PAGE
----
Do the hyperloop logistics just not calculate out to a profitable outcome?

If nothing else, even if it's less efficient, the fact that it relies on alternative energy instead of jet fuel is surely something that weighs heavily on the positive side of the scales.

What about the track building would be expensive? Is the track and tunneling itself expensive, or are regulations and property price gougers artificially inflating the price? How did the federal government address that issue when laying down the inter-state freeways? If the track is laid along pre-existing tracks and freeways (as I believe is the plan), then will there be any regulation or price gouging to fret?


One of the main issues with the Hyperloop is the human factor, which is commonly overlooked.

Will people be prepared to travel in what appears to be a cramped tube at high speed with no windows? personally, i have my doubts. There are issues with claustrophobia, disability access, and what would you do if the journey was more than 30 minutes and you really needed to use the bathroom? It would be like being stuck in a tiny horizontal high-speed lift/elevator.


One major issue I had with this design is that they basically rely on having airport type security which oversteps its bounds on what should be allowable searching in some areas.

You also can not join the transportation system anywhere. You have to go to a major station. A transportation system that doesn't use main stations and uses vehicles for six people max would be more preferable.


I hope that the Hyperloop will be built. The idea is not new, though. 20 years ago in Switzerland the idea of a "Swissmetro" was proposed, but the system was not built because of lack of funding and of political backing. Please refer to www.swissmetro.ch


The real advantage of the Chunnel is that cargo does not have to be put on ships, even if using a Train Ferry the time and energy involved makes the Chunnel very efficient. Not to mention traffic doesn't stop for bad weather.


Meanwhile, here in UK, our illustrious government is planning to spend up to £80bn - or who knows how much - on a so-called high speed train that will still use limiting 18th century technology, i.e. steel tracks and wheels. One wonders if they should have invited Mr. Musk to tender. It makes my blood boil to know that British Rail (as was) were working on Mag Lev monorail and gas-turbine power way back in the 'sixties....but it was all sold off to the Japanese, if I recall correctly. The mind boggles at the ineptitude of politicians and their vested interests!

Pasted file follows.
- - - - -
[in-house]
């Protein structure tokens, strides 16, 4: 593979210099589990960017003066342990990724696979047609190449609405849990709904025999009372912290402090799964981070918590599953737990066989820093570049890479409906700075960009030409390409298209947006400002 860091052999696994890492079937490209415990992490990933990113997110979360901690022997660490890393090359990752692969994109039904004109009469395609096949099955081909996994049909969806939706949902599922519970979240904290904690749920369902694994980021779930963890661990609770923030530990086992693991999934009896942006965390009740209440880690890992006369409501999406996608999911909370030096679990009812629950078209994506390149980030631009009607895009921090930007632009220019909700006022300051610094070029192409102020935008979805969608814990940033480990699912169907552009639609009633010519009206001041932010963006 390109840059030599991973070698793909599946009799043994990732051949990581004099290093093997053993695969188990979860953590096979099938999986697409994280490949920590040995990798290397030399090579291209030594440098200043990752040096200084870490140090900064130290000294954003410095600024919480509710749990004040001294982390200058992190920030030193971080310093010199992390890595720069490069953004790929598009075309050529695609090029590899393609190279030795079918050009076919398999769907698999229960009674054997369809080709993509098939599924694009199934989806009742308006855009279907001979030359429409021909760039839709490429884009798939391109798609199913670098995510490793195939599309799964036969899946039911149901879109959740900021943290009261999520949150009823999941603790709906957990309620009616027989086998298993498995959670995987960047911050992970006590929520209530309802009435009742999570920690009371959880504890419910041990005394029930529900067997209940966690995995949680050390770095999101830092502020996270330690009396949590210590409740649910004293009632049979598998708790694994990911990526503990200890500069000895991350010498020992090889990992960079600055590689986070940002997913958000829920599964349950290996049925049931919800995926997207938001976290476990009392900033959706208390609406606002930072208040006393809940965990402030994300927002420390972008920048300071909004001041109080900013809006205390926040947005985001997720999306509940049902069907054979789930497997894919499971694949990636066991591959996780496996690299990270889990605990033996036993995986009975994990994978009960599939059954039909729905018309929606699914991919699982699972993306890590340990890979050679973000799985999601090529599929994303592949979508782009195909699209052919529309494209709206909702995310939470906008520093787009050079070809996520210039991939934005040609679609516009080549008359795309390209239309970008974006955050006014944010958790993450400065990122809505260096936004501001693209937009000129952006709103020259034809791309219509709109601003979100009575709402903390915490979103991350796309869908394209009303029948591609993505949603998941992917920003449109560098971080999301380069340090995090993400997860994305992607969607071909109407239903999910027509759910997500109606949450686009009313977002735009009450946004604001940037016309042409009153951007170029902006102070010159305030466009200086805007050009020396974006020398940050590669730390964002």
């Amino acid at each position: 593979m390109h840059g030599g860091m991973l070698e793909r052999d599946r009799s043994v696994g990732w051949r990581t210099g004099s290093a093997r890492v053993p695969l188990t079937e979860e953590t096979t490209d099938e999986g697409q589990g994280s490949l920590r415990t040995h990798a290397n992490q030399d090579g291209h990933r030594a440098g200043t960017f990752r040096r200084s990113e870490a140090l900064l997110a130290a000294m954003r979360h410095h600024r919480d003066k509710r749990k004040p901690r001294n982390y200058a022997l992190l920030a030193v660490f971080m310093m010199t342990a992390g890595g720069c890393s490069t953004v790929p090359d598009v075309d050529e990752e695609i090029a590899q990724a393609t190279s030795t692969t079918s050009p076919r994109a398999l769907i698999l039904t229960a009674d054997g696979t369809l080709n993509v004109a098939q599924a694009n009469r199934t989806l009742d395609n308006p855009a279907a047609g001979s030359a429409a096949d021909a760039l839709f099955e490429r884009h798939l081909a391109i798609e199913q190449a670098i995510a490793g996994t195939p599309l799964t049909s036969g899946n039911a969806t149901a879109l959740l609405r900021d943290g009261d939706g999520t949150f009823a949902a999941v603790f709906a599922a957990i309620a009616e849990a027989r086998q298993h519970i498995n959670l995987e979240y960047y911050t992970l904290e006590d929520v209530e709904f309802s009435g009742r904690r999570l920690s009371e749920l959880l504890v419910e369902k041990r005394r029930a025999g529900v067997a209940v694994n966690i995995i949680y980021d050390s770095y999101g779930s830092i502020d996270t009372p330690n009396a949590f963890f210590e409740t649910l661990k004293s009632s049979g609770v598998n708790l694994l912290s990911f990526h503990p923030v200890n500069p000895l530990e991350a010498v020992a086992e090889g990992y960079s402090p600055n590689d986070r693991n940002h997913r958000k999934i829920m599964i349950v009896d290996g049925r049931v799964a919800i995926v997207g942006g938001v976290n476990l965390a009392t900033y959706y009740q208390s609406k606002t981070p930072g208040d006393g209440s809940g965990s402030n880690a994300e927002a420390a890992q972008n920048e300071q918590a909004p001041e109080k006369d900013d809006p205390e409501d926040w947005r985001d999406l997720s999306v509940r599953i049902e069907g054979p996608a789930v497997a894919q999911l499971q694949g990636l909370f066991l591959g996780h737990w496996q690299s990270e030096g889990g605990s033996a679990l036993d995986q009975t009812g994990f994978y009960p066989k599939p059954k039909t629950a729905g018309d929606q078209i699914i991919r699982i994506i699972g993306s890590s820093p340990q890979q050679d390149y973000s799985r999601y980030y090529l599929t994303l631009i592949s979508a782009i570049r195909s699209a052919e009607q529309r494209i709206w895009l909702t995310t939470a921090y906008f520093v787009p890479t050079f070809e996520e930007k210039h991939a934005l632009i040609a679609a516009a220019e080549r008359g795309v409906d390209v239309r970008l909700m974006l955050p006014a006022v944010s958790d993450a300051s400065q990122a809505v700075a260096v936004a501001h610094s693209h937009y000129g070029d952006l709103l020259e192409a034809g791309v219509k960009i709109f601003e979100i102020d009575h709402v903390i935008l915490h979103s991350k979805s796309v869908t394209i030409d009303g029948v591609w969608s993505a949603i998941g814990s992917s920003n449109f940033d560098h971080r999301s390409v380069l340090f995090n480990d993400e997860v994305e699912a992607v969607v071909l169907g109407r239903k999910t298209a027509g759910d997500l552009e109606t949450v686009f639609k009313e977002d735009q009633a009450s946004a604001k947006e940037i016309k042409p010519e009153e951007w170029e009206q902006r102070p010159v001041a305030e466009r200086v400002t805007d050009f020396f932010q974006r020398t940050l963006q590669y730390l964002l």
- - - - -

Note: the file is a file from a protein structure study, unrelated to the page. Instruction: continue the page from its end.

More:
Hyperloop is an "above ground" sealed tube- there seems to be some confusion about this among the readers.

Hyperloop is inherently limited by its design to near 800 mph speeds therefor it is a midrange transport system.

Hyperloop is not fail safe and at speed any system failure or disruptive event would mean the likely death of all passengers.

At low speeds recovery from power loss expose the passengers to potential hypoxia, loss of oxygen and death along with outgassing of bodily fluids into the near vacuum of the Hyperloop tube environment.


It is all a rich man's toy. Consideration of what one well placed IED could do to it should bring Mr Musk back down to earth. Though I doubt that the Hyperloop project would survive the fall.

Mel Tisdale

This concept has real problems with the advent of terrorism. A well placed explosive would kill many and shut the thing down for a long time. You could secure the tube but along say 500 miles it would be near impossible and definitely not profitable.

Daniel Harbin

The hyperloop os a fundamentally good idea - especially at a limit under 1000 mph. But, the idea that you have to sit down the whole time and not have bathrooms or emergency water/food is flawed. People have bodily needs and the unexpected happens.

This is not a subway where the doors can be opened and people can walk along a service path. It's a low-pressure tube with outside air that won't be adequate to breath. It should be treated like airline travel.

Still, a great concept!

Timothy Rohde

Whether or not this gets government money, the research phase - which may be the end of it - should have concrete applications in many variations of the already-proven high-speed rail systems.

As I understand it, that 30-min. estimate is not for downtown to downtown, but assuming it is this becomes a virtual transporter (like in Star Trek). I hope that there is significant rather than token emphasis on the social implications of this, and even that the part of the team that does this should be more objective and not have to do it for possible future equity or only class credit.

Todd Edelman, Slow Factory


hyperloop test fixture introduction: www.youtube.com/watch?v=PwQXLz-_f9M

Gary Truesdale